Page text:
Yes they can, but it is far more than salary scale that brings teachers there. In fact, any district with the brains and soul to do the right thing can. More than anything, what draws teachers to that district is how they are treated as professionals, working collaboratively, autonomously, creatively, with more time to meet with students, plan, and work more professionally than any other district in the USA….and, just like Finnish schools.

Chris, and the union leaders before him, understood how to work together with a board who represented a population that wanted teachers respected and to be able to work as professionals. Together they created that time, a mentoring program, more creative approaches to staff development, an inspired Teacher Institute that brought in gifted and noted researchers for our benefit, and an evaluative system that was non adversarial.

In fact, when you read Finnish Lessons, by Pasi Sahlberg, explaining why Finland’s school system ranks at the top, it is because they believe and do just as Scarsdale does. They attract teachers like Chris Douglass by the thousands.

Comment on Why All Teachers Should be Treated Like They Teach at Scarsdale High by California Father /?p=6602&cpage=1#comment-2184 Fri, 20 Apr 2012 04:47:11 +0000 /?p=6602#comment-2184 Fran, Thank you so much for the unique perspective you bring to this discussion. The pressures your kids face must be staggering. I have to hope, though, that a return to creative curriculum is possible. I also think that the pressure our children are under need not be so great, that with greater economic equality so will someday come a time when there will be greater opportunity and variety in the types of schools our kids attend. Why is there so much pressure? I think it is because the super-rich have denied America the middle ground where, in the past, students (including yours truly; yes, I am an Ivy League reject) have found a place to learn and prepare for life. Once the middle is restored there will be more breathing room for everyone. As my Occupy friends like to say, “We are unstoppable. Another world is possible.”
Thank you again for your visit. Please chime in at PEEPS United. We need insightful voices like yours.

Comment on Why All Teachers Should be Treated Like They Teach at Scarsdale High by fran /?p=6602&cpage=1#comment-2183 Fri, 20 Apr 2012 01:40:32 +0000 /?p=6602#comment-2183 Chris Douglass changed my life as well. That class with pulp fiction and Tennessee Williams! i must have been in it with you. I was not the most engaged student and Mr. Douglass took a great deal of time with me – teaching me thru my paper on Williams, how to write, step by step. I ended up being a lit major in college and I continue to use all of the techniques he taught me.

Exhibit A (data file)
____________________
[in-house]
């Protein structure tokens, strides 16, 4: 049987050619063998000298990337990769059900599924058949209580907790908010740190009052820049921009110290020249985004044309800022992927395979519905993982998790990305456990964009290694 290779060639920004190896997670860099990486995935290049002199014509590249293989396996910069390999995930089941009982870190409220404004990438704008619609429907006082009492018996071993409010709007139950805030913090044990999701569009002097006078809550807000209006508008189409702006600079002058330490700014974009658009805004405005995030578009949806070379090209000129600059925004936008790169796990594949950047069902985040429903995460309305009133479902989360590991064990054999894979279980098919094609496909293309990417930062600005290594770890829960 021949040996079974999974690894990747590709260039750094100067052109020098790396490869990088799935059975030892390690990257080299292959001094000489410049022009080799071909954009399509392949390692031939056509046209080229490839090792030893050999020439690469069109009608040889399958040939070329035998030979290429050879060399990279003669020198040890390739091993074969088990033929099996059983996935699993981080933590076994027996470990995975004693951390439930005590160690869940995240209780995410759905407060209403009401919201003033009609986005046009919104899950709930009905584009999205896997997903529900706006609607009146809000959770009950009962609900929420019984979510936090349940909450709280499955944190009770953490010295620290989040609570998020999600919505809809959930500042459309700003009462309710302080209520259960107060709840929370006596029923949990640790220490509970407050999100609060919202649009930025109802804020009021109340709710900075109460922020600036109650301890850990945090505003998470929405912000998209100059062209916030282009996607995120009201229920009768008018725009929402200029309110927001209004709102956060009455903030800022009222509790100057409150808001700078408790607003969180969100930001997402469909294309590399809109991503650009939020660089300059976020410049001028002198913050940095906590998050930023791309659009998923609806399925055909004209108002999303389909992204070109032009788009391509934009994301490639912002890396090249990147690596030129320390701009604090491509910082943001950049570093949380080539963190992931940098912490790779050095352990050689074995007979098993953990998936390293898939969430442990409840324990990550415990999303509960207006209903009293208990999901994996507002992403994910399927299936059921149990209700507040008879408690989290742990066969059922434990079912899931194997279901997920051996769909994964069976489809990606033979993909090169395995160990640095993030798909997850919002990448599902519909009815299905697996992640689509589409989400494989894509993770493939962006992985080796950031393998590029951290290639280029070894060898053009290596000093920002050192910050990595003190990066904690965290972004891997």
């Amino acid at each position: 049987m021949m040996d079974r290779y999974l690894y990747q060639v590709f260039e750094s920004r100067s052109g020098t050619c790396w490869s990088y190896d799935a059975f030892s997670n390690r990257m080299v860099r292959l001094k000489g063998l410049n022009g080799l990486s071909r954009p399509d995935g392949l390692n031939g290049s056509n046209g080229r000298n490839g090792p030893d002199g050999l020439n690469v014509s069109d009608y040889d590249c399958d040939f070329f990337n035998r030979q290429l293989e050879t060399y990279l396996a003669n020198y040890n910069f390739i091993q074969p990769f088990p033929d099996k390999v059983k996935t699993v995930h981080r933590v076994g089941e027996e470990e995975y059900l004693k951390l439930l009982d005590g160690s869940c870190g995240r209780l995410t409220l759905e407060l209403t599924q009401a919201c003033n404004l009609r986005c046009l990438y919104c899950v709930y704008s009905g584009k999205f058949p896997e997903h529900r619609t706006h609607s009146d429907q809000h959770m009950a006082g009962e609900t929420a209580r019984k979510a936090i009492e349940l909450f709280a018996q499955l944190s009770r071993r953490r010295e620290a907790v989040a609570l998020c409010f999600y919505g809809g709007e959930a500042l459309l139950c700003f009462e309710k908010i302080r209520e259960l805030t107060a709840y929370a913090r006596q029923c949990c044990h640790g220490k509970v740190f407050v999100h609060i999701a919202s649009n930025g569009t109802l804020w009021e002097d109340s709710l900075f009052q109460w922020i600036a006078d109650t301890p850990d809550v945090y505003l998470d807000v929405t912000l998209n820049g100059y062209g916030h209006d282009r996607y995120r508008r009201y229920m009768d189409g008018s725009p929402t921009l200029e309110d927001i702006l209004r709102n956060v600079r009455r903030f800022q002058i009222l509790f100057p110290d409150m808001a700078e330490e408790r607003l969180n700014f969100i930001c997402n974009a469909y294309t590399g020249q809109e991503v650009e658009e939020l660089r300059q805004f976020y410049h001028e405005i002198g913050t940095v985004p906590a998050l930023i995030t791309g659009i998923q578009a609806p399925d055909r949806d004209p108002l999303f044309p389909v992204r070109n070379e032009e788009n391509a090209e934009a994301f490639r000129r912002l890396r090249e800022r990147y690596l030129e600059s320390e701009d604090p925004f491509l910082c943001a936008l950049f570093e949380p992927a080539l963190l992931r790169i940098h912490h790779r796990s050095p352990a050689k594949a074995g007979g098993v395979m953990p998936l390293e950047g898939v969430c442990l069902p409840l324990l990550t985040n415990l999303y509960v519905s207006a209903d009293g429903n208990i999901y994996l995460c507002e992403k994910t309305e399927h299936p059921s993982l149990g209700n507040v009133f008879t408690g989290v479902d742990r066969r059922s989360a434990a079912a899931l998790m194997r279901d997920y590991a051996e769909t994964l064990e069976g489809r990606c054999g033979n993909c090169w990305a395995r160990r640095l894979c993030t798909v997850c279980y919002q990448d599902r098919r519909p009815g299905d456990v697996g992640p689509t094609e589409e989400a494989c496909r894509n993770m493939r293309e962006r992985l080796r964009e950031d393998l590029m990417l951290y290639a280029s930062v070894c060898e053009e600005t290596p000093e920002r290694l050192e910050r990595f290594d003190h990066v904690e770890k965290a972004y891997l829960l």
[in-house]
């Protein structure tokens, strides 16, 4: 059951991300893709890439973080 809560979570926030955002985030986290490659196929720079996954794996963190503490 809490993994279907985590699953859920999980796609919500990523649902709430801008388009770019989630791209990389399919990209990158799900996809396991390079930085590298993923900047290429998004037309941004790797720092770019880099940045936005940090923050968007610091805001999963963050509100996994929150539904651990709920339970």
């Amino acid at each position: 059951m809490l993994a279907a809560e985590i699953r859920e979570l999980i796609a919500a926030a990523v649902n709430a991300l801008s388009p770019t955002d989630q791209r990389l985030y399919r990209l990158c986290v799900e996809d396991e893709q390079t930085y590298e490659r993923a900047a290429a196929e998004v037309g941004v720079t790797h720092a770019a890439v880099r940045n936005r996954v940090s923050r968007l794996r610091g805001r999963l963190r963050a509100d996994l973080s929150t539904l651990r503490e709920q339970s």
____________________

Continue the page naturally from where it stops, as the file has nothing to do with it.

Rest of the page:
LIving in that same town and raising 3 children, I know there are still extraordinary examples of how a teacher can change a child/young adults life. and yet there are greater pressures now. Everything about school is much more intense than during the times in which you could have World Civ and learn about meditation and Batik. The push to succeed and by that mean get into a specific college shapes the curriculum. This is not just this town but its the other side of schools that can afford to pay what teachers are worth.

We were lucky to grow up in a time that greater freedom to create curriculum was supported by a culture that mirrored that value.

I loved reading your blog, it brought back wonderful memories of that class-

Thanks for sharing your thoughts and life on the internet.


Comment on Opting Out of High Stakes Testing by Glenda Hillman /?p=3458&cpage=1#comment-2159 Thu, 29 Mar 2012 18:35:13 +0000 /?p=3458#comment-2159 You absolutely can opt your child out of STAR testing under
California Education Code 60615 – STAR Opt-out. You must advise your principal in writing prior to the test (I’d do it a few days before) that you are opting out under this law. Hand-carry it, get it time stamped and make sure you get the name of the person you give it to. They must allow you to opt out and there is no provision for any repercussions when you do.